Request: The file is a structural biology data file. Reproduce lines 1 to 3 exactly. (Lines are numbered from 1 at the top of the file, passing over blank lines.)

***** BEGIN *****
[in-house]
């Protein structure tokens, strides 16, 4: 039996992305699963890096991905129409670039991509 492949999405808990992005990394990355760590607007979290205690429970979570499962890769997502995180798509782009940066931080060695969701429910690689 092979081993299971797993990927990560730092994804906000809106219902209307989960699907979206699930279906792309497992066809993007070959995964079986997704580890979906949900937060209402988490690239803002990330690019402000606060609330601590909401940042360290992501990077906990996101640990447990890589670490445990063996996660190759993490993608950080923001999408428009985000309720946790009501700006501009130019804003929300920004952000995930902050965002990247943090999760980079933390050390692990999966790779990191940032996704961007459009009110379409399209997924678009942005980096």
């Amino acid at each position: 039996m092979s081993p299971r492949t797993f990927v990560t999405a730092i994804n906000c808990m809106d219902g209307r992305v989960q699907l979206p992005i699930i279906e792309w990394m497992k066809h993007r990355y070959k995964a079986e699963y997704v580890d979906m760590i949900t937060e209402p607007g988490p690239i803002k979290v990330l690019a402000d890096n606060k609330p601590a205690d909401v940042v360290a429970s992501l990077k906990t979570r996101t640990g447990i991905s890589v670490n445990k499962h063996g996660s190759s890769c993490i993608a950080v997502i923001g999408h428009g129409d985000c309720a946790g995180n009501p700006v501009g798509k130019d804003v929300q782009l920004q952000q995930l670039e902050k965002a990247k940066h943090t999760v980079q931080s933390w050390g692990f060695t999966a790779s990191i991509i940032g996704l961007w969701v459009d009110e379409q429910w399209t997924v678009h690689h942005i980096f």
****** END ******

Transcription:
[in-house]
């Protein structure tokens, strides 16, 4: 039996992305699963890096991905129409670039991509 492949999405808990992005990394990355760590607007979290205690429970979570499962890769997502995180798509782009940066931080060695969701429910690689 092979081993299971797993990927990560730092994804906000809106219902209307989960699907979206699930279906792309497992066809993007070959995964079986997704580890979906949900937060209402988490690239803002990330690019402000606060609330601590909401940042360290992501990077906990996101640990447990890589670490445990063996996660190759993490993608950080923001999408428009985000309720946790009501700006501009130019804003929300920004952000995930902050965002990247943090999760980079933390050390692990999966790779990191940032996704961007459009009110379409399209997924678009942005980096």
């Amino acid at each position: 039996m092979s081993p299971r492949t797993f990927v990560t999405a730092i994804n906000c808990m809106d219902g209307r992305v989960q699907l979206p992005i699930i279906e792309w990394m497992k066809h993007r990355y070959k995964a079986e699963y997704v580890d979906m760590i949900t937060e209402p607007g988490p690239i803002k979290v990330l690019a402000d890096n606060k609330p601590a205690d909401v940042v360290a429970s992501l990077k906990t979570r996101t640990g447990i991905s890589v670490n445990k499962h063996g996660s190759s890769c993490i993608a950080v997502i923001g999408h428009g129409d985000c309720a946790g995180n009501p700006v501009g798509k130019d804003v929300q782009l920004q952000q995930l670039e902050k965002a990247k940066h943090t999760v980079q931080s933390w050390g692990f060695t999966a790779s990191i991509i940032g996704l961007w969701v459009d009110e379409q429910w399209t997924v678009h690689h942005i980096f």